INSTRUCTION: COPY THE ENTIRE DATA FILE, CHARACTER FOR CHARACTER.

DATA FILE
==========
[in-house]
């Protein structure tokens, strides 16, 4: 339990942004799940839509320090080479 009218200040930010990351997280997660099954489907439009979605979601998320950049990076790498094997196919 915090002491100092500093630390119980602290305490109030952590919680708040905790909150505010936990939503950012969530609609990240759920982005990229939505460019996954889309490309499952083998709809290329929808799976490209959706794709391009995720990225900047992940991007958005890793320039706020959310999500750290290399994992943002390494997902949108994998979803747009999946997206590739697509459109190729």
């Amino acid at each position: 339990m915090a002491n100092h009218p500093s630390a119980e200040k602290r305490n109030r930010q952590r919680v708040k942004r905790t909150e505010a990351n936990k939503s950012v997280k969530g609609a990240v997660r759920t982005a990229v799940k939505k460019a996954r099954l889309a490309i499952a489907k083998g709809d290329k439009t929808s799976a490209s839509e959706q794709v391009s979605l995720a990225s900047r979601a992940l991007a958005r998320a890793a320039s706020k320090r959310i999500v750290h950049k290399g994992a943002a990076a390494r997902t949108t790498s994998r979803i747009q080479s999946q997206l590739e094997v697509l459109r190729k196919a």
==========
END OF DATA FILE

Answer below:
[in-house]
């Protein structure tokens, strides 16, 4: 339990942004799940839509320090080479 009218200040930010990351997280997660099954489907439009979605979601998320950049990076790498094997196919 915090002491100092500093630390119980602290305490109030952590919680708040905790909150505010936990939503950012969530609609990240759920982005990229939505460019996954889309490309499952083998709809290329929808799976490209959706794709391009995720990225900047992940991007958005890793320039706020959310999500750290290399994992943002390494997902949108994998979803747009999946997206590739697509459109190729």
């Amino acid at each position: 339990m915090a002491n100092h009218p500093s630390a119980e200040k602290r305490n109030r930010q952590r919680v708040k942004r905790t909150e505010a990351n936990k939503s950012v997280k969530g609609a990240v997660r759920t982005a990229v799940k939505k460019a996954r099954l889309a490309i499952a489907k083998g709809d290329k439009t929808s799976a490209s839509e959706q794709v391009s979605l995720a990225s900047r979601a992940l991007a958005r998320a890793a320039s706020k320090r959310i999500v750290h950049k290399g994992a943002a990076a390494r997902t949108t790498s994998r979803i747009q080479s999946q997206l590739e094997v697509l459109r190729k196919a």